One of the greatest challenges of effective conservation measures is the correct identification of sites where rare and elusive organisms reside. The recently rediscovered Hula painted frog (Latonia nigriventer) has not been seen for many decades and was therefore categorized extinct. Since its rediscovery in 2011, individuals from the critically endangered species have been found, with great effort, only in four restricted sites. We applied the environmental DNA (eDNA) approach to search for new populations of the Hula painted frog in suitable aquatic habitats. We further used the eDNA data to classify the landscape factors associated with the species distribution and to predict its suitable habitats. We sampled 52 aquatic sites in the Hula Valley during the spring of 2015 and 2016 and amplified the samples with a species-specific qPCR assay. DNA of the Hula painted frog was detected in 22 of the sites, all of which clustered within three main areas. A boosting classification model showed that soil type, vegetation cover and the current and former habitats are all key predictors of the frog's current distribution. Intriguingly, the habitat suitability models reveal a high affinity of the species to its long-lost habitat of the historical wetlands. Our findings encourage a series of informed searches for new populations of this threatened frog and provide guidance for future conservation management programmes. In the era of global conservation crisis of amphibians, developing the eDNA approach, a reliable detection method for many critically endangered and elusive amphibians, is of particular importance.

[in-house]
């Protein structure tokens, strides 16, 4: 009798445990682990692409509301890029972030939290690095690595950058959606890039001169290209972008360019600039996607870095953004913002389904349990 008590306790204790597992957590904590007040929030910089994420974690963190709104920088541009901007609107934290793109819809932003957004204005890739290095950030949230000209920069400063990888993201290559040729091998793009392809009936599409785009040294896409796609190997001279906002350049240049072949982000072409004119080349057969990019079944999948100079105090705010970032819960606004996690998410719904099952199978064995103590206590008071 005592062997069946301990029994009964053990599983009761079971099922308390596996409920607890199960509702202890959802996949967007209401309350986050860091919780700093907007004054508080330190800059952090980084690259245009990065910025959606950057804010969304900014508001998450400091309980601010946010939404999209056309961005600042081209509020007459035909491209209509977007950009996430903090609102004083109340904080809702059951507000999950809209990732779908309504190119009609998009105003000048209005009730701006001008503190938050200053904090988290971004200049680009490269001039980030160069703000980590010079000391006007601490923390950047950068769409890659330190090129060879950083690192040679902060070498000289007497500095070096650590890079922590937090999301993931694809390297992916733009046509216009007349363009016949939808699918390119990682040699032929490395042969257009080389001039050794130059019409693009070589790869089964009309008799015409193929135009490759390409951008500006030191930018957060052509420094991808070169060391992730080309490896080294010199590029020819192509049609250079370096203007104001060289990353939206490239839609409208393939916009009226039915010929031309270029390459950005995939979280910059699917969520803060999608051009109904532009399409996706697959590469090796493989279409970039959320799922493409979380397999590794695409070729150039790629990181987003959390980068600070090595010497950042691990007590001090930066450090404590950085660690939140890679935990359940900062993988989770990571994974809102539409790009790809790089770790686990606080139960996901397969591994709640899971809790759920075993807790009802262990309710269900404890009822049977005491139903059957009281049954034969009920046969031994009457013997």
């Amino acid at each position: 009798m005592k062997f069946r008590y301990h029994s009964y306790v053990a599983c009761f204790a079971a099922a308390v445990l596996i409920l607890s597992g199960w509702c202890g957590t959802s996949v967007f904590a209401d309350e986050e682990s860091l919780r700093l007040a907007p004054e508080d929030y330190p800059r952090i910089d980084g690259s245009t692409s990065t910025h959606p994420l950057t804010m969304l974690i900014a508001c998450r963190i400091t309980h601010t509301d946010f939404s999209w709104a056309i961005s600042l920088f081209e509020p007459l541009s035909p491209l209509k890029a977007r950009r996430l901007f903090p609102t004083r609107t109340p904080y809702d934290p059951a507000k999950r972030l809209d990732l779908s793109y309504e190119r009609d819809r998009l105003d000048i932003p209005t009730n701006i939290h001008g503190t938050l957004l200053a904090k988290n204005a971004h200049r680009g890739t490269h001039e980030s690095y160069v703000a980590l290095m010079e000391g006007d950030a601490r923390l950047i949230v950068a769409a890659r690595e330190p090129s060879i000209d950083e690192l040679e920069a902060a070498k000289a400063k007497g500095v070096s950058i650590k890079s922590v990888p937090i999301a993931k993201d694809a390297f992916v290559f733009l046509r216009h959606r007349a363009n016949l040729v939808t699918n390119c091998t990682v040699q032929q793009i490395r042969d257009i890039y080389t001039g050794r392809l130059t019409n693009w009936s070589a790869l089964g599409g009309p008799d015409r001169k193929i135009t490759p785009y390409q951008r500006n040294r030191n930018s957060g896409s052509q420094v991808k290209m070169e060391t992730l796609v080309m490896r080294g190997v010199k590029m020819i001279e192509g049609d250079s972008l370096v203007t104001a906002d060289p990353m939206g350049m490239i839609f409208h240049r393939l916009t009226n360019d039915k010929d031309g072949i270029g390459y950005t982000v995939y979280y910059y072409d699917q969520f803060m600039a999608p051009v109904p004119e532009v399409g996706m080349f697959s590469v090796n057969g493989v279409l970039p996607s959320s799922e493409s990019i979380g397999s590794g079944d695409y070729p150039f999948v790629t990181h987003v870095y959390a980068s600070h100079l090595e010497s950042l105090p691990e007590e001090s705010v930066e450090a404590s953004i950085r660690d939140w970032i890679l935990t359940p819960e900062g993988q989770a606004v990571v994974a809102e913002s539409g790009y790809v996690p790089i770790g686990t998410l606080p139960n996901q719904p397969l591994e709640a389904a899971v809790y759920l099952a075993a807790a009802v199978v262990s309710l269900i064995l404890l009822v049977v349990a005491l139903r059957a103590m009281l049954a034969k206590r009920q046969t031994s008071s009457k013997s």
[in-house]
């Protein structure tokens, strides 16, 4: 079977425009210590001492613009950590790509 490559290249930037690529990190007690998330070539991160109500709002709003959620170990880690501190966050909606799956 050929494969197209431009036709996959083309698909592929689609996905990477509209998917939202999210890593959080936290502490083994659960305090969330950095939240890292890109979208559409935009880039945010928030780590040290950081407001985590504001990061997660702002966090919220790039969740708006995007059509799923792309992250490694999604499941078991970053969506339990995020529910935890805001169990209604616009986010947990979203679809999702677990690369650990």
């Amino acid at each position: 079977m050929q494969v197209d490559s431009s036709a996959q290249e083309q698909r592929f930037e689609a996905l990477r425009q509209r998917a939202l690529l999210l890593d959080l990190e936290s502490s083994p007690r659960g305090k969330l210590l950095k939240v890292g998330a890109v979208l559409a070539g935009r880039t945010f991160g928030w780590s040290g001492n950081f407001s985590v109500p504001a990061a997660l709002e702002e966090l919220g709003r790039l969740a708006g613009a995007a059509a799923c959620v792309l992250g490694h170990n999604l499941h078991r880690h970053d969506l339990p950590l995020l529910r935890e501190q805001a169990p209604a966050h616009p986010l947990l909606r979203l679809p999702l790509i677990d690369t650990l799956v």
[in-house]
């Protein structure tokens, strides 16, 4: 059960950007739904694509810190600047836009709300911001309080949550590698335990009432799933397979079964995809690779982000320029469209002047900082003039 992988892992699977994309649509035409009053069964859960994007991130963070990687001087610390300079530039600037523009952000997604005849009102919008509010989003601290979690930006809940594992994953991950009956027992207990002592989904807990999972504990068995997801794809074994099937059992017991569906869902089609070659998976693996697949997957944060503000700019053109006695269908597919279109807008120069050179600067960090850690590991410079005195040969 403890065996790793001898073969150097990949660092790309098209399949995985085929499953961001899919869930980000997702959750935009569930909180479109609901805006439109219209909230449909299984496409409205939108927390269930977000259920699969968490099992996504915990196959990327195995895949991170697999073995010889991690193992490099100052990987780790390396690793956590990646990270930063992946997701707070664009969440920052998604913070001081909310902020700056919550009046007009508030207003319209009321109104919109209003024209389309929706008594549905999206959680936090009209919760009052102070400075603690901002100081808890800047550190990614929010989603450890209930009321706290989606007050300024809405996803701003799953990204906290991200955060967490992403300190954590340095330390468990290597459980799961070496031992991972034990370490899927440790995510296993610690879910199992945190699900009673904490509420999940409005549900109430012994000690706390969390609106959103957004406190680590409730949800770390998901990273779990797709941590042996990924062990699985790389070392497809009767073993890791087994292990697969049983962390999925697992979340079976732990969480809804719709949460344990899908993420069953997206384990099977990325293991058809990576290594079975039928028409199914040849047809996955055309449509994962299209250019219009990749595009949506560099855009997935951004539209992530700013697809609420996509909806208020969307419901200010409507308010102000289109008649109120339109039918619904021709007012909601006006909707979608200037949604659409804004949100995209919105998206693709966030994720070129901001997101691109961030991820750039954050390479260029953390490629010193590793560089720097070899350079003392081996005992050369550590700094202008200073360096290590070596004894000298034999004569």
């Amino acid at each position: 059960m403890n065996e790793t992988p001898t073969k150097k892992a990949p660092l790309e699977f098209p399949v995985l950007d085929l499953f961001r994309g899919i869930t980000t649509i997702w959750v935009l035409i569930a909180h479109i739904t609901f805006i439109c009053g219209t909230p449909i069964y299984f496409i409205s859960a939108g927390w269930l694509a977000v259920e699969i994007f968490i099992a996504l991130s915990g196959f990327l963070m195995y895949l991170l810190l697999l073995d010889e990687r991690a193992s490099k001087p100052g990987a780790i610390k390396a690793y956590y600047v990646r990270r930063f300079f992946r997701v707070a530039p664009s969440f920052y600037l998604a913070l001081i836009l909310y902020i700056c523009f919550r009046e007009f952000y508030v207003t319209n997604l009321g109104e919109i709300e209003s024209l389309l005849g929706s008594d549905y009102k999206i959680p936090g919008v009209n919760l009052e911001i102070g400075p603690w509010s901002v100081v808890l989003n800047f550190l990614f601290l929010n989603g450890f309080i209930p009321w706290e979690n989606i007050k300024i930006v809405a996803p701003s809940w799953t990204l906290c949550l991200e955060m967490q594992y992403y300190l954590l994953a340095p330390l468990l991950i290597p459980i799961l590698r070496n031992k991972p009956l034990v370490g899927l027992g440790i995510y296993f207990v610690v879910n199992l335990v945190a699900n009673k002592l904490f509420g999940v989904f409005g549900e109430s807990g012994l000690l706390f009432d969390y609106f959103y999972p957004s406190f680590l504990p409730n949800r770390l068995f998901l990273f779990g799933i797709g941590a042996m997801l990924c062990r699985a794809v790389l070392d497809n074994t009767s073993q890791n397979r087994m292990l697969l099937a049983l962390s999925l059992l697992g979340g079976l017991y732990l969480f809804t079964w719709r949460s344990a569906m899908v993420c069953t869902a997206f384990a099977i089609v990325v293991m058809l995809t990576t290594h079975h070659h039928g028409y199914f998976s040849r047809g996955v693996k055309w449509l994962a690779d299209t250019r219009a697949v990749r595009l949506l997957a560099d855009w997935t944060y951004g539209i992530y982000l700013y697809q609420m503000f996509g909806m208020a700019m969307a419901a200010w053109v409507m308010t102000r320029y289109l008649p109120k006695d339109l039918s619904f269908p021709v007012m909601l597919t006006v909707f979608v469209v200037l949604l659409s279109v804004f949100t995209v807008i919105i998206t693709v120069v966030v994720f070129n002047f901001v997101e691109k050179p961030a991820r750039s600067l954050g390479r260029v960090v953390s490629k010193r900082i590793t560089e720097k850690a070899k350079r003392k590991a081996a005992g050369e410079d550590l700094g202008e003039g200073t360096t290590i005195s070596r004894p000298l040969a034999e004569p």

- conservation genetics
- genetic monitoring
- species distribution modelling